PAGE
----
Friday Film Focus: The Winter’s Tale (1910; silent)

It’s July and a Friday, which means a new summer blockbuster is being released: Dunkirk which I cannot wait to see…but that’s not what we’re talking about today. Today, we take a look at one of the first films of The Winter’s Tale, a silent film from 1910.

Like last play’s silent rendition of Cymbeline, this is a short one. How short? How about almost half as long as that film’s 22 minutes: just 12 minutes (kind of…more on that later). And like that flick, there’s no Shakespeare text here (or stage direction… again, more later).

Not much is known about the film-makers. No known director. Screenplay is credited to Lloyd F. Lonergan and Gertrude Thanhouser (co-founder, with her husband Edwin, of the production company–the Thanhouser Company). The print comes courtesy of the LIbrary of Congress, but it’s not in good shape; in fact, it’s pretty horrible–incomplete, blotchy, bubbly, scratched–though the musical soundtrack added later is fine.

There are no opening credits (only part of its incomplete state). It simply opens with a court scene. With a fairly prominent jester, who appears in all the Sicilia scenes. Huh? At about the 1:20 mark, we get our first intertitle, which tells us about jealous Leontes, the plot to poison Polixenes, and his escape. Leontes’ command to abandon the baby comes before Hermione’s collapse, which seems to be caused by news of the baby’s ordered fate (there is no Mamillius). In Bohemia, there is no bear (Antigonus lives to see another day).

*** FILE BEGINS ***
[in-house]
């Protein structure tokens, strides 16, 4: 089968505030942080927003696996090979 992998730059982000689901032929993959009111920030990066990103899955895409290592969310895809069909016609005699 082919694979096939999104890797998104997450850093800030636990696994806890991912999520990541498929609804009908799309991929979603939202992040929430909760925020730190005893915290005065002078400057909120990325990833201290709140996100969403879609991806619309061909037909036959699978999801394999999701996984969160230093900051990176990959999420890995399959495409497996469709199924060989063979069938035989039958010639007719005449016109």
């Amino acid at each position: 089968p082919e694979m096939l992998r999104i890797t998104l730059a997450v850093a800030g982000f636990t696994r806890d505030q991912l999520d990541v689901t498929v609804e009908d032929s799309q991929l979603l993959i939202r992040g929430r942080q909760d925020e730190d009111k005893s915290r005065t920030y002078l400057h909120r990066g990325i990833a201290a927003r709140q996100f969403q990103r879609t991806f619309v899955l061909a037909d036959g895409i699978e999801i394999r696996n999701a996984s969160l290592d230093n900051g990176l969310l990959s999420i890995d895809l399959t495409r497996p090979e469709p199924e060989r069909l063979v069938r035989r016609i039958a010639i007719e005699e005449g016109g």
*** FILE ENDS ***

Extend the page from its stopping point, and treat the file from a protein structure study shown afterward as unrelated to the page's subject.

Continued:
After Hermione’s collapse, we get a very interesting intertext:

And moreover, we see it happen.

The fifteen year jump works more easily with the intertext than with the clumsy use of the choric figure Time. When we meet Florizel, he’s dressed as a “shepherd”…with an animal skin that looks suspiciously like a tiger’s skin…is this supposed to be a shout-out to the dangerous animals in Bohemia (though we don’t see a bear)? Instead of a sheep shearing feast, it’s a “betrothal feast” for Florizel and Perdita.

When they head to Sicilia, we get another intertext that takes a different tack:

There is recognition and walking away by all.

That’s it. The end. No resolution to the Hermione character and her living fate.

Of course, that’s because that last scene has been lost to history. Again, incompleteness rears its ugly decapitated–missing–head.

It would be interesting to see how they played it off, since it’s no doubt that she’s real and not a miraculous statue.

So. Should you see this? If you can see it for free, sure. Right now, the only way to see it is by Fandor, which is a subscription service (though you can do a free week trial).

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